Or come down closer to our time.  Henry Thornton was a banker and a member of what was called “the Clapham Sect,” the group of ardent Christian men, a number of them members of parliament, the most famous of whom was William Wilberforce, whose Christian commitment motivated them to move heaven and earth to end slavery in the British empire and to work toward other forms of social justice as well as to spread the gospel through the world. The young Prime Minister, William Pitt, once asked Henry Thornton why he had voted against him on one occasion in parliament.  Thornton replied,

“I voted today so that if my Master had come again at that moment I might have been able to give an account of my stewardship.”  [In Stott, The Incomparable Christ, 173]

The English journalist and historian, the socialist R.C.K. Ensor, no evangelical Christian himself, writing about evangelical religion in Victorian England, said,

“…its certainty about the existence of an after-life of rewards and punishments [was an essential feature].  If one asks how nineteenth-century English merchants earned the reputation of being the most honest in the world…the answer is: because hell and heaven seemed as certain to them as tomorrow’s sunrise, and the Last Judgment as real as the week’s balance-sheet.”  [173]

This is the Lord’s point. The conviction of the Lord’s coming again, the certainty that his return will bring an end to this age, and that following hard upon his Second Coming will be the beginning of eternal bliss or eternal woe for all men, that conviction ought to keep us not only awake, alert, mindful, but careful to live our lives as we are going to want to have lived them when that day dawns, whether in our lifetime or many lifetimes from now.

How much would change if only people could see far in the distance the Lord Christ descending from heaven with the heavenly hosts in his train.  But men are all unaware of the one thing that must absolutely define their lives.  The Lord has not returned these many generations and they have lost all thought of his coming.  As the Lutheran theologian John Gerhard once put it, “Oblivio huius iudicii est mater securitatis.”  [Loci Theologici, xix, 300.}  It is a mark of human life generally in our day that men live with no sense of a coming day of reckoning.  My daughter and son-in-law are to begin an evangelistic study in their home this Tuesday. One of Bryonie’s colleagues at work had agreed to come, but the other day she changed her mind. She explained to Bryonie that she didn’t feel any need for God in her life right now.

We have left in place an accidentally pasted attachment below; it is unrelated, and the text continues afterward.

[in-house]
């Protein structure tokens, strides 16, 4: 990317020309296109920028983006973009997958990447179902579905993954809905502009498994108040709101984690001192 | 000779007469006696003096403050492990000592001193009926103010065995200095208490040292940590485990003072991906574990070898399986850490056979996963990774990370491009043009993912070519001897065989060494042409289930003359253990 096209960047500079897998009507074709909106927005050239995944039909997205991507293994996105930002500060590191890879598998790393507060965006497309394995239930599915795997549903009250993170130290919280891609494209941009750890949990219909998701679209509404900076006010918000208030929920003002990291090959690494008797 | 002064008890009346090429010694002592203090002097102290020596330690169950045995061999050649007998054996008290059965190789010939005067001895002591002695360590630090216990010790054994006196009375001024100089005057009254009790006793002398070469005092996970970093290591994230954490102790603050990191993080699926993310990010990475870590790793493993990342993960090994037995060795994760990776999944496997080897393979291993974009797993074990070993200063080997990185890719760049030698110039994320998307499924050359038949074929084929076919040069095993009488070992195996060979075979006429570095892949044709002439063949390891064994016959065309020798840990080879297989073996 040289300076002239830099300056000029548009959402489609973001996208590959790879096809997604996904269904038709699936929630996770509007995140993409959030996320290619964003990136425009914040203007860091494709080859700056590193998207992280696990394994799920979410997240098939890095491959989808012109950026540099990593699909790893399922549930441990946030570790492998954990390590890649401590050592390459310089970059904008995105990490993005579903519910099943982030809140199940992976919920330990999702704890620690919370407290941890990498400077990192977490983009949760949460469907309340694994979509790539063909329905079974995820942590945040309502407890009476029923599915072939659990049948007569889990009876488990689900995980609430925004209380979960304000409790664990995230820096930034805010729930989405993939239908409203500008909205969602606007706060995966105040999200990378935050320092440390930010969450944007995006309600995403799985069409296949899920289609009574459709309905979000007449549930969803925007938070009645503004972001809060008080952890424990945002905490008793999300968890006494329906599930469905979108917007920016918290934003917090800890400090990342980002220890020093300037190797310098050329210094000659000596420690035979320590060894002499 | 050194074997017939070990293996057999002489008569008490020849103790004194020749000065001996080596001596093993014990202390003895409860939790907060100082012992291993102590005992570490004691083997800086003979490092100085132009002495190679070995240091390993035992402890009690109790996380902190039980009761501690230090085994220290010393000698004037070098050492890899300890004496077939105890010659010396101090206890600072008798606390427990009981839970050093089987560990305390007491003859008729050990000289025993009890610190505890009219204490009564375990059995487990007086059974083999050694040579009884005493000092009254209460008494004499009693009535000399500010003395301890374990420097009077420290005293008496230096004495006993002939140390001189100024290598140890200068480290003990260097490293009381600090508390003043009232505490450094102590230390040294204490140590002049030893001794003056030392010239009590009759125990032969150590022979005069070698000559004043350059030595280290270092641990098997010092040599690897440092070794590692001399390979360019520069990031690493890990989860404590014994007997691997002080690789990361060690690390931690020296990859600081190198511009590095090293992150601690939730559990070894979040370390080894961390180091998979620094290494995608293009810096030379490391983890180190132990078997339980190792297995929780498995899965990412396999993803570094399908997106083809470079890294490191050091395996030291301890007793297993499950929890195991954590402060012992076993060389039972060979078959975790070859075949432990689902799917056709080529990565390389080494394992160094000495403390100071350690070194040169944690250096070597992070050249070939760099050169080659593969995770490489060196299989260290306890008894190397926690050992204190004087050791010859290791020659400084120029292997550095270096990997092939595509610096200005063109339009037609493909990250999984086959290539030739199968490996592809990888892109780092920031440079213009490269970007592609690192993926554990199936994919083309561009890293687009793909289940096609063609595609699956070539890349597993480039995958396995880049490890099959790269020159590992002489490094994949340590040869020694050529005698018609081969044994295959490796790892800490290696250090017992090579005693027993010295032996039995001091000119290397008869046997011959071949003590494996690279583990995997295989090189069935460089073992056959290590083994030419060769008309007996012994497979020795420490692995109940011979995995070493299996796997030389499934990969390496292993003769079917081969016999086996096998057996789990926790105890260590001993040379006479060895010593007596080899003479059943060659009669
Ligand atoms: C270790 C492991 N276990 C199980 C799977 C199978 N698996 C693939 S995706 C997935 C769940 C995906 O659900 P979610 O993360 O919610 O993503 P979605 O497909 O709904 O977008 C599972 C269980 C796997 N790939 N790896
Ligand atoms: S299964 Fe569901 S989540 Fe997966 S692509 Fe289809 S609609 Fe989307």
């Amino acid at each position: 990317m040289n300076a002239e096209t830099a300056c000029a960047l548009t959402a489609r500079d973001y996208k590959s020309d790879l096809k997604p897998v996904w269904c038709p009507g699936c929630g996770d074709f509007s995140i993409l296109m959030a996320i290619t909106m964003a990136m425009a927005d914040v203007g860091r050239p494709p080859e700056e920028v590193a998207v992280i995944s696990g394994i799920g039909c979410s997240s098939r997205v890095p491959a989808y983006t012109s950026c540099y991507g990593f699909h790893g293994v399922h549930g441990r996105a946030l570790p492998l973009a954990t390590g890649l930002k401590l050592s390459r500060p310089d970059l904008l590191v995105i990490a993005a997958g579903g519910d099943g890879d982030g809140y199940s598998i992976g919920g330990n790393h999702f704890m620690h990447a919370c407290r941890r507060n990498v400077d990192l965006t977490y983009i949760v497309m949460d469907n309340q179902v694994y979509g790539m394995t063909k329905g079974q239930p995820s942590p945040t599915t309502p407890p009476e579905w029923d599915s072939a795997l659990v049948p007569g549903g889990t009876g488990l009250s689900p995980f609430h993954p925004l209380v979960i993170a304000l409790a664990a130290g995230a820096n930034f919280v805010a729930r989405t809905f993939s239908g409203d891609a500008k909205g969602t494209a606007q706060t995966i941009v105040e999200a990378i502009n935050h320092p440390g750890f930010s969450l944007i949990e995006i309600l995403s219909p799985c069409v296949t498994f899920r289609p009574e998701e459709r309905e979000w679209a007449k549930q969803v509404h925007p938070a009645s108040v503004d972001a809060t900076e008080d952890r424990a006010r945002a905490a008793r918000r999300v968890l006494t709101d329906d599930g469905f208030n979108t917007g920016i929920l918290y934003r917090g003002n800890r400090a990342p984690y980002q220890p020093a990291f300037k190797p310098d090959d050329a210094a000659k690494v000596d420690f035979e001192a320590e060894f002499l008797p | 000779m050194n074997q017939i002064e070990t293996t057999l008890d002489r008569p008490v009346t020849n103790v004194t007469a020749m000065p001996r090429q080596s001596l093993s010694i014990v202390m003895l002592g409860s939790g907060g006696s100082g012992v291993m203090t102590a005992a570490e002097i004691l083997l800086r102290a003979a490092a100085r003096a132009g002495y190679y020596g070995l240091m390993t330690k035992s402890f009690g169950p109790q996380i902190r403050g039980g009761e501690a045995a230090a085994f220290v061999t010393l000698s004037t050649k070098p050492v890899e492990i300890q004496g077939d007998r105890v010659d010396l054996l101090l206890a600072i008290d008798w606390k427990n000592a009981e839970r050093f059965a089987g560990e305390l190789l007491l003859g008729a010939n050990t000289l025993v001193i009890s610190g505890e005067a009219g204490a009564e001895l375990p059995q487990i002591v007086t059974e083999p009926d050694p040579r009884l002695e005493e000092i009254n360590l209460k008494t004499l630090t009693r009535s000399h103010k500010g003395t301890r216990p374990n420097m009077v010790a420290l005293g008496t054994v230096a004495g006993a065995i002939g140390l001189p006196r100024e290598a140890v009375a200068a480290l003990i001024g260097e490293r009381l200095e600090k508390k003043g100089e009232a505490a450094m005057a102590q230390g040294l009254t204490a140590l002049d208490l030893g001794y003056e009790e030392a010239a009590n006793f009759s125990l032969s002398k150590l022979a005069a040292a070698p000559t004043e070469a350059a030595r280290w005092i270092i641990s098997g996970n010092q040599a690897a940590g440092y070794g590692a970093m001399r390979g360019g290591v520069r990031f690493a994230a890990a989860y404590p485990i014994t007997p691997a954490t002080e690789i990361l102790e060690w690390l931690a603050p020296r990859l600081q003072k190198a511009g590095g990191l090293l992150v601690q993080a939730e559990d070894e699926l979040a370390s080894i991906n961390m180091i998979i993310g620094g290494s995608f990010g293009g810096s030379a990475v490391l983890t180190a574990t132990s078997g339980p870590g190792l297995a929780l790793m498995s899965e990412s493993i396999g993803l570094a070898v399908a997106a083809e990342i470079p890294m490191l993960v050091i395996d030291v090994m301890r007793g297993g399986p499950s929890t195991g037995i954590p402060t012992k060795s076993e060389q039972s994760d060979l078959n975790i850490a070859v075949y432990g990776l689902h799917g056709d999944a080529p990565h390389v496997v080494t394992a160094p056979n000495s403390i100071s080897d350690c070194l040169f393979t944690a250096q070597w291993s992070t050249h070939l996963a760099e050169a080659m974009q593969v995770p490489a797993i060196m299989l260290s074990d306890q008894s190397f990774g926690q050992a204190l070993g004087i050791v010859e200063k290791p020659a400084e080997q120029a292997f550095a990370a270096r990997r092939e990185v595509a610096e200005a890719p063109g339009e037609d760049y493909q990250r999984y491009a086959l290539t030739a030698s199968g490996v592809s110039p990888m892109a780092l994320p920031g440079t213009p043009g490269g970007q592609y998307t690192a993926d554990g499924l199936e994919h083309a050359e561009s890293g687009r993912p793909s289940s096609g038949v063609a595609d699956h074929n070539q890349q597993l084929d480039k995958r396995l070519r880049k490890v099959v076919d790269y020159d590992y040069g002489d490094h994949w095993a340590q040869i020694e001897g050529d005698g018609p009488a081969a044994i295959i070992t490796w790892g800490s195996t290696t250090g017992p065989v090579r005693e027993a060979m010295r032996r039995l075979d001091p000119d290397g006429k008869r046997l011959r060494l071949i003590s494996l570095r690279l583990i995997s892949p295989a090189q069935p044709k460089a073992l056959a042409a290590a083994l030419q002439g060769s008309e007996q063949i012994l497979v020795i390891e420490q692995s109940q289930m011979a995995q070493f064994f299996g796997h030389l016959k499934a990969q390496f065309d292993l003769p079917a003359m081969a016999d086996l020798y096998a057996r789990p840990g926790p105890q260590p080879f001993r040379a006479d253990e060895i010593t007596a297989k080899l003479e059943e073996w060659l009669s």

How differently people live when they don’t know or don’t take care to know what catastrophe is coming.  We know very well how so many things would now be different, so much better, for so many, many people, if only they had known that Katrina would hit the Gulf Coast as she did and would wreck the destruction that she did.  But, as in the days of Noah, it was too late to take the proper steps once the winds and waves were crashing into the cities and towns along the coast and once the dykes had been breached in New Orleans.  There was, of course, never anything to be done to prevent the catastrophe.  But so much could have been done by so many people to escape it themselves.  But they didn’t heed the warnings.  They didn’t take seriously the prospect of coming disaster.